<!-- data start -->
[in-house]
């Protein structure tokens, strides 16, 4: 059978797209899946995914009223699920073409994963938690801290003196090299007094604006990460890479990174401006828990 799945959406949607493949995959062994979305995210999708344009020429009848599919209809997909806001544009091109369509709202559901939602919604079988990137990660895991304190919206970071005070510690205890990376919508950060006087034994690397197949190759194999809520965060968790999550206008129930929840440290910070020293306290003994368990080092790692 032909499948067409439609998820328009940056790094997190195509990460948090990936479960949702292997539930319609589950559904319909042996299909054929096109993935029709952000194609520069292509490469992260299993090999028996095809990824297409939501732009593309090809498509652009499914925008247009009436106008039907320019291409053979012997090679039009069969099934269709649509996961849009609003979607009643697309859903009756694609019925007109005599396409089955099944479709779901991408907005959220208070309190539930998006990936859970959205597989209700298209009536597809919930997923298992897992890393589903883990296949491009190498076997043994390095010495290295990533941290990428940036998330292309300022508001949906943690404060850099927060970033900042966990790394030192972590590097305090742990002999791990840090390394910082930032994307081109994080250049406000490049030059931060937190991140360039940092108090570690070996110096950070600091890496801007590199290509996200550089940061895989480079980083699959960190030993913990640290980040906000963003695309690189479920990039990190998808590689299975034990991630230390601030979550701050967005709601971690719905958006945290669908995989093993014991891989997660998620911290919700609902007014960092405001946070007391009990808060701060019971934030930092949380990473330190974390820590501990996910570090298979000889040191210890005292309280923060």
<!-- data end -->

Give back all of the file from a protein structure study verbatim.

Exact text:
[in-house]
């Protein structure tokens, strides 16, 4: 059978797209899946995914009223699920073409994963938690801290003196090299007094604006990460890479990174401006828990 799945959406949607493949995959062994979305995210999708344009020429009848599919209809997909806001544009091109369509709202559901939602919604079988990137990660895991304190919206970071005070510690205890990376919508950060006087034994690397197949190759194999809520965060968790999550206008129930929840440290910070020293306290003994368990080092790692 032909499948067409439609998820328009940056790094997190195509990460948090990936479960949702292997539930319609589950559904319909042996299909054929096109993935029709952000194609520069292509490469992260299993090999028996095809990824297409939501732009593309090809498509652009499914925008247009009436106008039907320019291409053979012997090679039009069969099934269709649509996961849009609003979607009643697309859903009756694609019925007109005599396409089955099944479709779901991408907005959220208070309190539930998006990936859970959205597989209700298209009536597809919930997923298992897992890393589903883990296949491009190498076997043994390095010495290295990533941290990428940036998330292309300022508001949906943690404060850099927060970033900042966990790394030192972590590097305090742990002999791990840090390394910082930032994307081109994080250049406000490049030059931060937190991140360039940092108090570690070996110096950070600091890496801007590199290509996200550089940061895989480079980083699959960190030993913990640290980040906000963003695309690189479920990039990190998808590689299975034990991630230390601030979550701050967005709601971690719905958006945290669908995989093993014991891989997660998620911290919700609902007014960092405001946070007391009990808060701060019971934030930092949380990473330190974390820590501990996910570090298979000889040191210890005292309280923060």